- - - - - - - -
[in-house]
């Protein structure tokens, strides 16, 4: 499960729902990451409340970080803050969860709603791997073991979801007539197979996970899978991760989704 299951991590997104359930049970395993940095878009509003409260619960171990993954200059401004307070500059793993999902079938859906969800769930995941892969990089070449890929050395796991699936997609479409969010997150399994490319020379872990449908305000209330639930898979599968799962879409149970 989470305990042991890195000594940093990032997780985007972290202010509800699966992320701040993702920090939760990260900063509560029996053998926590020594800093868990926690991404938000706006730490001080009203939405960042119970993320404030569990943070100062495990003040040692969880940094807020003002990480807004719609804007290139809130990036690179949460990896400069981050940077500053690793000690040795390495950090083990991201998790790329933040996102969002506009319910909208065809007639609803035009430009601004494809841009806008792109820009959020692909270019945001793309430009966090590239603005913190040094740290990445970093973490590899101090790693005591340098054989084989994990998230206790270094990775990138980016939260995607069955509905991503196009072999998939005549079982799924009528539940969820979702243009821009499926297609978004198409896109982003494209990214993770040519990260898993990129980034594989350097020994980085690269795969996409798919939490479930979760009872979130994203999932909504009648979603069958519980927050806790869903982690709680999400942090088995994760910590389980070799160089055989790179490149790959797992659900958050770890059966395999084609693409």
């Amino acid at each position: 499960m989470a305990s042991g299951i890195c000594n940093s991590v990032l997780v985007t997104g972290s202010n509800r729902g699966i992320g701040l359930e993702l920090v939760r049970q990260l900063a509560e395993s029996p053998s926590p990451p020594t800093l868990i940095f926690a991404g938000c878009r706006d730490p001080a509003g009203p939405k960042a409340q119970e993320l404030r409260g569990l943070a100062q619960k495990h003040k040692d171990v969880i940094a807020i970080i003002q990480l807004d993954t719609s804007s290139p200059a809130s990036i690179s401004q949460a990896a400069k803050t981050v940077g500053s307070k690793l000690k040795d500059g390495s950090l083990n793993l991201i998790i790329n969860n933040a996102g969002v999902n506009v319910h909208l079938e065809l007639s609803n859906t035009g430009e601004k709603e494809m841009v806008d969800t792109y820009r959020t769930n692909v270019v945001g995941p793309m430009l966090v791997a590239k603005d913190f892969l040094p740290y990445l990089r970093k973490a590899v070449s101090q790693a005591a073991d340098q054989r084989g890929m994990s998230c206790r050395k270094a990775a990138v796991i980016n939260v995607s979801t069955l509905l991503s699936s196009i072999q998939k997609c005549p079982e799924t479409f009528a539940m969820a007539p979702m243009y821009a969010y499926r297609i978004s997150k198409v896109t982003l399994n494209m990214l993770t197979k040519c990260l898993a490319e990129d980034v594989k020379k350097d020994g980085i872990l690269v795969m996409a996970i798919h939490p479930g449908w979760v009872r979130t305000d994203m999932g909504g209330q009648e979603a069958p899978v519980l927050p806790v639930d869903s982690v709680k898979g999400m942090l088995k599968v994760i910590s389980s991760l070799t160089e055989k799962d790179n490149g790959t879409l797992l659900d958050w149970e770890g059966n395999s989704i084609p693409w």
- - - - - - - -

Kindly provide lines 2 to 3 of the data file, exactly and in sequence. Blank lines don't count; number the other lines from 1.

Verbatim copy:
């Protein structure tokens, strides 16, 4: 499960729902990451409340970080803050969860709603791997073991979801007539197979996970899978991760989704 299951991590997104359930049970395993940095878009509003409260619960171990993954200059401004307070500059793993999902079938859906969800769930995941892969990089070449890929050395796991699936997609479409969010997150399994490319020379872990449908305000209330639930898979599968799962879409149970 989470305990042991890195000594940093990032997780985007972290202010509800699966992320701040993702920090939760990260900063509560029996053998926590020594800093868990926690991404938000706006730490001080009203939405960042119970993320404030569990943070100062495990003040040692969880940094807020003002990480807004719609804007290139809130990036690179949460990896400069981050940077500053690793000690040795390495950090083990991201998790790329933040996102969002506009319910909208065809007639609803035009430009601004494809841009806008792109820009959020692909270019945001793309430009966090590239603005913190040094740290990445970093973490590899101090790693005591340098054989084989994990998230206790270094990775990138980016939260995607069955509905991503196009072999998939005549079982799924009528539940969820979702243009821009499926297609978004198409896109982003494209990214993770040519990260898993990129980034594989350097020994980085690269795969996409798919939490479930979760009872979130994203999932909504009648979603069958519980927050806790869903982690709680999400942090088995994760910590389980070799160089055989790179490149790959797992659900958050770890059966395999084609693409």
């Amino acid at each position: 499960m989470a305990s042991g299951i890195c000594n940093s991590v990032l997780v985007t997104g972290s202010n509800r729902g699966i992320g701040l359930e993702l920090v939760r049970q990260l900063a509560e395993s029996p053998s926590p990451p020594t800093l868990i940095f926690a991404g938000c878009r706006d730490p001080a509003g009203p939405k960042a409340q119970e993320l404030r409260g569990l943070a100062q619960k495990h003040k040692d171990v969880i940094a807020i970080i003002q990480l807004d993954t719609s804007s290139p200059a809130s990036i690179s401004q949460a990896a400069k803050t981050v940077g500053s307070k690793l000690k040795d500059g390495s950090l083990n793993l991201i998790i790329n969860n933040a996102g969002v999902n506009v319910h909208l079938e065809l007639s609803n859906t035009g430009e601004k709603e494809m841009v806008d969800t792109y820009r959020t769930n692909v270019v945001g995941p793309m430009l966090v791997a590239k603005d913190f892969l040094p740290y990445l990089r970093k973490a590899v070449s101090q790693a005591a073991d340098q054989r084989g890929m994990s998230c206790r050395k270094a990775a990138v796991i980016n939260v995607s979801t069955l509905l991503s699936s196009i072999q998939k997609c005549p079982e799924t479409f009528a539940m969820a007539p979702m243009y821009a969010y499926r297609i978004s997150k198409v896109t982003l399994n494209m990214l993770t197979k040519c990260l898993a490319e990129d980034v594989k020379k350097d020994g980085i872990l690269v795969m996409a996970i798919h939490p479930g449908w979760v009872r979130t305000d994203m999932g909504g209330q009648e979603a069958p899978v519980l927050p806790v639930d869903s982690v709680k898979g999400m942090l088995k599968v994760i910590s389980s991760l070799t160089e055989k799962d790179n490149g790959t879409l797992l659900d958050w149970e770890g059966n395999s989704i084609p693409w």